Middle East Mistakes
All 177 foreign
embassies located in Washington, D.C. are no doubt attempting to read the tea
leaves and figure out what President-elect Donald Trump's foreign policy will
look like. But his inconsistencies
and contradictions render this nearly impossible.
rather than speculate, I'll focus on what U.S. policy in one region, the Middle
East, should be, starting with some general guidelines and then turning to
that this is perennially the most volatile area of the world, the goal is
modest: to minimize problems and avoid disasters. The prior two presidents
failed to achieve even this, and did so in opposite ways. George
W. Bush tried to do too much in the Middle East: recall his goals of
nation-building in Afghanistan, bringing freedom and prosperity to Iraq,
establishing democracy in Egypt, and resolving the Arab-Israeli conflict –
every one of which spectacularly flamed out. Reacting against Bush's "imperial
overstretch," Barack Obama did the reverse, withdrawing
prematurely from conflicts, drawing red lines he later abandoned, declaring a
fantasy "pivot to Asia," and granting nearly free reign to Kremlin
policy should find a median between these twin excesses: protect Americans,
advance American interests, and stand by American allies. Don't aspire to fix
the region but also don't retreat into isolationism. Make promises carefully and
fulfill them reliably. Think before you leap.
to the Middle East, how does this common-sense approach translate regarding
major problems such as those involving Iran, Saudi Arabia, Turkey, Syria, Egypt,
and the Arab-Israeli conflict?
is overwhelmingly the greatest concern. The new administration should
immediately and completely abrogate the weird non-treaty
known as the Joint Comprehensive Plan of Action, a.k.a. the Iran deal. The
president can unilaterally take this step and it should be followed by an
ultimatum: unless the Iranians shut down their entire nuclear weapons project by
a date certain, the U.S. government will accomplish this task on their behalf.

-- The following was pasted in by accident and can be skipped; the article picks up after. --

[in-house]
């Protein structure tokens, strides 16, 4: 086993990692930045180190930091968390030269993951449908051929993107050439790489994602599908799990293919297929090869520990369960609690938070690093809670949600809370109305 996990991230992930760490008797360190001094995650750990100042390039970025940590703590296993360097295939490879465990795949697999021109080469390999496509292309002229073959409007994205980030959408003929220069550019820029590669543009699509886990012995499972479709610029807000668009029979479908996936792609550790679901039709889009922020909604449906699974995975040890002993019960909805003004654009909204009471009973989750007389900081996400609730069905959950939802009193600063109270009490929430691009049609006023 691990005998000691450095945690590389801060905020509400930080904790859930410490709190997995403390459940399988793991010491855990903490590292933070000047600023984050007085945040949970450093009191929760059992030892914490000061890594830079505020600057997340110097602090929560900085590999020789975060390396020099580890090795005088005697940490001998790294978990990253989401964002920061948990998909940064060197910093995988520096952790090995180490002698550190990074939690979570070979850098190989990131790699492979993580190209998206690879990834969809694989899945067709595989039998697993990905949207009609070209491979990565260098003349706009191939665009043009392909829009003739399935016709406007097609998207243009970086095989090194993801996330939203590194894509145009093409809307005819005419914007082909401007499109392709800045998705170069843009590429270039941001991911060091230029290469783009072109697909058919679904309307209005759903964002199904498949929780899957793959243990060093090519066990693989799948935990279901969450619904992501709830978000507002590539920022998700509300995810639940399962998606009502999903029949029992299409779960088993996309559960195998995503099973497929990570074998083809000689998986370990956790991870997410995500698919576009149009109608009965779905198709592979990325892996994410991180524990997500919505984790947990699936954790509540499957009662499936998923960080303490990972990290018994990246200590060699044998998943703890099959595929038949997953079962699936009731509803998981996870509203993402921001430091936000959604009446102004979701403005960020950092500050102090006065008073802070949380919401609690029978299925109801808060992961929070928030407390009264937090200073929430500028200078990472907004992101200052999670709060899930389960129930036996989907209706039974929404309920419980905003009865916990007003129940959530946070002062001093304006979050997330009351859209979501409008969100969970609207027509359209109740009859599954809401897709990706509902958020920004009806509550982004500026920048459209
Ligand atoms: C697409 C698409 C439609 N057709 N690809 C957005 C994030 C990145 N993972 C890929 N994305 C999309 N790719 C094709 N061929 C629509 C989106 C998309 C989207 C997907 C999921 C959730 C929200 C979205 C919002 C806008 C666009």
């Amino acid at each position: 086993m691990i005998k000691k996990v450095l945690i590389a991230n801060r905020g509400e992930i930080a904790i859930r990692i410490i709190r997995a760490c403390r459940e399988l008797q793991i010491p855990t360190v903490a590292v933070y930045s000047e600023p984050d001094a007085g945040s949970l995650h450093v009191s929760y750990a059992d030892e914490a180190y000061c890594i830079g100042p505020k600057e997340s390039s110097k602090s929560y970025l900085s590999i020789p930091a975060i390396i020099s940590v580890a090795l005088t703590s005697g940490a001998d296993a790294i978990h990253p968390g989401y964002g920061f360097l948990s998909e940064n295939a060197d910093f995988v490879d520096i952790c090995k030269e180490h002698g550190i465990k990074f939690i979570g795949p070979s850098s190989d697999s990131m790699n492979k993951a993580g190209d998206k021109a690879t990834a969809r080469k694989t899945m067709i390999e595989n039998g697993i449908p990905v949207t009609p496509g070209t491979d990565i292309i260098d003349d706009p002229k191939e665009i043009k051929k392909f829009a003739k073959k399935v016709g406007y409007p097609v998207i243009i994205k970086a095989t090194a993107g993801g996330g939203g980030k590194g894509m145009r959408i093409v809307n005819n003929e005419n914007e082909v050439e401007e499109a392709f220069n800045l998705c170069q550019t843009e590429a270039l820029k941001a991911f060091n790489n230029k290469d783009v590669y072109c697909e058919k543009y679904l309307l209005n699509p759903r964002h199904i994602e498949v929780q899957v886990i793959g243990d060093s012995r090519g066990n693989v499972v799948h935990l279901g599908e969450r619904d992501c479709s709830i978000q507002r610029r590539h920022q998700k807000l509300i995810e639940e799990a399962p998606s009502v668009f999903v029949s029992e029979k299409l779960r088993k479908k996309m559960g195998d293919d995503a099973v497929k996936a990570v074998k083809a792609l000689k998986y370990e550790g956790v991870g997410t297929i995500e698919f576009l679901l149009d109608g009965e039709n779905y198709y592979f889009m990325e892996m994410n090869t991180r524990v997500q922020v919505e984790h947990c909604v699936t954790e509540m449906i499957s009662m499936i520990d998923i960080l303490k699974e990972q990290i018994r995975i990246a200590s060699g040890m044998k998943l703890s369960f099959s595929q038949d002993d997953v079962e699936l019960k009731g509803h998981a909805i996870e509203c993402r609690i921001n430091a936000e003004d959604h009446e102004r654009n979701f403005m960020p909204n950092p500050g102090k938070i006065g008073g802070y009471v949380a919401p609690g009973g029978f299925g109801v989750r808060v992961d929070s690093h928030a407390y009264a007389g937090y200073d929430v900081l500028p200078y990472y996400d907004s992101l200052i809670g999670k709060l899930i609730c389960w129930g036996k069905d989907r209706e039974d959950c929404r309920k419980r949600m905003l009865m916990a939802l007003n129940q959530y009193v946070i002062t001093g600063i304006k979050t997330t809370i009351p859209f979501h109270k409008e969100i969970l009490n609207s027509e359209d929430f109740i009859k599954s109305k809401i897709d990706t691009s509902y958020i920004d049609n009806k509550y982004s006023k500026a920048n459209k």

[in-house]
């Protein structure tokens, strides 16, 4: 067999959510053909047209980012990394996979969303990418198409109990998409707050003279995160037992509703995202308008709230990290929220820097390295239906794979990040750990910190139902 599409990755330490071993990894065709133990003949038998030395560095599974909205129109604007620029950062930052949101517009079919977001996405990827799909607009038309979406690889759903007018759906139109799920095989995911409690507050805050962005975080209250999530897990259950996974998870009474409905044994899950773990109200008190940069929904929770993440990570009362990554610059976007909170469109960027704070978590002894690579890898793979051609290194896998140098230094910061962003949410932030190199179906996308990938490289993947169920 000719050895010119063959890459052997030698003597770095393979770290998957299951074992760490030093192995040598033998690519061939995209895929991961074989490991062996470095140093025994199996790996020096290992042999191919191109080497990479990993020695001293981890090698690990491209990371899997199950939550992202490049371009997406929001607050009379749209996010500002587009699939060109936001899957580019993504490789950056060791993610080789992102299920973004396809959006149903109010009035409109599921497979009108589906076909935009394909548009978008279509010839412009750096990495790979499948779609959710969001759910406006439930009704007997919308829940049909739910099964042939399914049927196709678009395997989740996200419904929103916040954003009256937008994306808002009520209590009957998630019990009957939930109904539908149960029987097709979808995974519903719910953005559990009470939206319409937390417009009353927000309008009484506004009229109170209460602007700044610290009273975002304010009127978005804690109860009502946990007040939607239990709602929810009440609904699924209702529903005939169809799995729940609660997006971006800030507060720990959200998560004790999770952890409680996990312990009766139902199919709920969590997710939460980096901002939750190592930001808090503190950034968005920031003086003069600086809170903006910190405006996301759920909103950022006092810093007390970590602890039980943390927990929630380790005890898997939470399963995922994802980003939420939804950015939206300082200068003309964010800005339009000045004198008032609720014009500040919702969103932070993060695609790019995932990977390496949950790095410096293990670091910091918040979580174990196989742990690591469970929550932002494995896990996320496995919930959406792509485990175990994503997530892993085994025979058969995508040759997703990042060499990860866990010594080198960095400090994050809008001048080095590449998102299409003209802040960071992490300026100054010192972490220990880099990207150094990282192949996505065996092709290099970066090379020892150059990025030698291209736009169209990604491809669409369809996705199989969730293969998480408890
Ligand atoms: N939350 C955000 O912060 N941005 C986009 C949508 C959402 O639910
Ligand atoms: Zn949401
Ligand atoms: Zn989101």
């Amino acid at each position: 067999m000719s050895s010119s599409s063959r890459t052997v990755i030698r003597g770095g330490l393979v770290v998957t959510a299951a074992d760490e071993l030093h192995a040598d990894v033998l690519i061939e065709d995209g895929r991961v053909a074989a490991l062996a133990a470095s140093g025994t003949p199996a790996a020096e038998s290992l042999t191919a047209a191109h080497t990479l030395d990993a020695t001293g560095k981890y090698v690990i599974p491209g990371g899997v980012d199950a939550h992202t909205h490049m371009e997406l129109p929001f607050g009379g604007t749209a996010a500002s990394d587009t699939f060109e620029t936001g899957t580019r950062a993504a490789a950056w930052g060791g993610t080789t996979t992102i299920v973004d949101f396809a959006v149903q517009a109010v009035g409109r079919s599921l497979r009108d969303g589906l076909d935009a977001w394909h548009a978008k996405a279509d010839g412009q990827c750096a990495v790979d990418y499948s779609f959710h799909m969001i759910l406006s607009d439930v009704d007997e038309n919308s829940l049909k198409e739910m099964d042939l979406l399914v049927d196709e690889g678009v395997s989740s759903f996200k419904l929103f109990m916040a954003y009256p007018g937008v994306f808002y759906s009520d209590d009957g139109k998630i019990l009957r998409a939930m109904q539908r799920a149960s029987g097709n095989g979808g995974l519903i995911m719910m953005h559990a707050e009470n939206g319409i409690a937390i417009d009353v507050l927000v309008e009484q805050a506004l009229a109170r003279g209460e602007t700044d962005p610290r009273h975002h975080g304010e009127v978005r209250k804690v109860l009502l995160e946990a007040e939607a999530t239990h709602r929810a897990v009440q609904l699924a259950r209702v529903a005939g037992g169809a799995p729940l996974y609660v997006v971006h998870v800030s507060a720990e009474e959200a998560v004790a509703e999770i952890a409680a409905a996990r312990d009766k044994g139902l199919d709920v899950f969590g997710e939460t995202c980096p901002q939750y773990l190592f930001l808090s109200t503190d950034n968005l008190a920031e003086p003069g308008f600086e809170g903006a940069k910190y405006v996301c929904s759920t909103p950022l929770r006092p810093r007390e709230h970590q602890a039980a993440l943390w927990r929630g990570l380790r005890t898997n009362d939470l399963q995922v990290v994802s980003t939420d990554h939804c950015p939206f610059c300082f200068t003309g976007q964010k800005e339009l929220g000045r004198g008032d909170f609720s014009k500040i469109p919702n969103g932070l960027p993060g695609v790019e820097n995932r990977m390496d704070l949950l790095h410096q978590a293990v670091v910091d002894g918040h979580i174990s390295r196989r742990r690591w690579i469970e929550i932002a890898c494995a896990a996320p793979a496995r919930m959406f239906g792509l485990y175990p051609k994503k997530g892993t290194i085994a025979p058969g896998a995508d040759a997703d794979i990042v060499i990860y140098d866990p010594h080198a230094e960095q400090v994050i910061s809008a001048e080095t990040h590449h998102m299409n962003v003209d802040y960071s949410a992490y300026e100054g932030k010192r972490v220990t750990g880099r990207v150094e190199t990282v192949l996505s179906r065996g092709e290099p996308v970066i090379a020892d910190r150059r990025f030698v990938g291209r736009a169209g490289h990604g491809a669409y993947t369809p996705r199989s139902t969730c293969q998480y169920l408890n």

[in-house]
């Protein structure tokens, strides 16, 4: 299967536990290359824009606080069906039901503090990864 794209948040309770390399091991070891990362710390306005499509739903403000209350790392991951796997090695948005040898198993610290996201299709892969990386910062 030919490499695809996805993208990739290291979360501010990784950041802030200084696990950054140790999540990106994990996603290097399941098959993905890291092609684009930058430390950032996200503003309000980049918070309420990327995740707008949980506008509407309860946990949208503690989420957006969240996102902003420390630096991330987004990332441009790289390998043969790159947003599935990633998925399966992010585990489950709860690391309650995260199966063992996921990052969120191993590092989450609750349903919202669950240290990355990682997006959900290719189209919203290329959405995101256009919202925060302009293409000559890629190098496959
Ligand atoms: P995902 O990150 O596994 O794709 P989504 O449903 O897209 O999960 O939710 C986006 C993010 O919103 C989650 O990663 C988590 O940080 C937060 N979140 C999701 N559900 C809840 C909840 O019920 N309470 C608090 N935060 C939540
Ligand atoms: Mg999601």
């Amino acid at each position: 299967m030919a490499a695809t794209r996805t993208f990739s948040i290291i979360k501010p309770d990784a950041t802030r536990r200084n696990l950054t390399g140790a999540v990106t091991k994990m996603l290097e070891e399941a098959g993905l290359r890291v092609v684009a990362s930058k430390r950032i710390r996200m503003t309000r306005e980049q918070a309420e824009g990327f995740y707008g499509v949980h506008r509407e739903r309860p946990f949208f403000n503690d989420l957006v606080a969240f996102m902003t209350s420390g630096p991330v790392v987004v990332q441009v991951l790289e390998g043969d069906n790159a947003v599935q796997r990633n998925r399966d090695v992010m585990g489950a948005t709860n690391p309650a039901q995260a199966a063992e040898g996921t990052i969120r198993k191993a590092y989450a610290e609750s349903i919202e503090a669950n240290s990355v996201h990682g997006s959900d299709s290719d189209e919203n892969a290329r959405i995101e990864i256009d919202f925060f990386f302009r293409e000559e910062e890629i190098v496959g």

Only in this way can the Islamic Republic of Iran certainly be prevented from
acquiring nuclear weapons, something imperative not just for Israel and other
Middle East countries, but also for Americans, as Tehran must be assumed to be
building an electromagnetic
pulse capability that could destroy the U.S. power grid and lead to
the deaths of 90 percent of the population.
The Kingdom of
Saudi Arabia has long been a hostile ally of the United States, serving both as
a crucial supplier of energy even as it sponsored an obscene form of Islam.
Lately, Riyadh has taken on a new role, as the regional leading power standing
up to Iran, making the monarchy's security more important than ever to
Washington. Fortunately, the younger generation of Saudi leadership appears
willing to moderate the traditional Islamist aggressiveness were the U.S.
government to push hard enough.
the Obama administration's once-active romance with Turkey's President Recep
Tayyip Erdoğan has slumped to its demise, Washington nonetheless pretends
that Ankara remains a stalwart ally, publicly ignoring that the government has
turned into a hostile dictatorship with growing
ties to Russia and China. The make-nice school of diplomacy having
clearly failed to arrest Erdoğan's ambitions, the time has come to make
clear to the Turks how much they will lose in terms of trade, military
assistance, and diplomatic support unless they quickly change course.
indecision in Syria results from the hostility and repulsiveness of three out of
the country's four main actors: the Islamic State in Iraq and Syria (ISIS); the
Turkish-, Qatari-, and Saudi-backed Sunni Arab rebels, mostly Islamist; and the
Assad regime, backed by the Iranian and Russian governments. Only the Syrian
Democratic Forces (SDF), consisting of the mostly-Kurdish People's Protection
units (YPG), are decent and friendly. In a near-Hobbesian state of all fighting
all (except that ISIS and Assad steer clear of each other), the Obama
administration cannot find a policy and stick with it. Commendably, it helps the
SDF, but the over-emphasis on destroying ISIS leads it to misbegotten alliances
with Ankara, Tehran, and Moscow. Instead, Washington should assist its only ally
while encouraging the other three actors to battle
themselves into oblivion.
on the principle of favoring democratic leaders, even if dubiously
elected and hostile, the Obama administration has, by withholding
armaments and aid, sought to punish Egypt's Abdel Fattah el-Sisi for coming to
power through a coup d'état. This gratuitous estrangement needs quickly to be
changed so that Americans can help a barely-competent Egyptian leader stave
off famine and defeat the Islamists, thus helping him to stay in
power and keeping the Muslim Brotherhood out.
Arab-Israeli conflict, once the Middle East's most dangerous flash-point, has
receded (at least temporarily) into the background. While low-level violence
continues unabated, it has less potential to escalate in an era of Middle
Eastern cold and hot war. The new administration must immediately
signal that it considers Israel to be America's closest and most important
Middle East ally; it should also abort the endless pressure on Jerusalem to make
concessions to the Palestinian Authority. Better yet, it should discard the
nearly-25-year-old pretense that Palestinians are Israel's "partner for
peace" and instead encourage Israelis to impress on the Palestinians the
need for them unequivocally and permanently to recognize Israel as the Jewish
simple policy of protecting Americans and their allies offers great
opportunities to fix a legacy of ruinous bipartisan mistakes.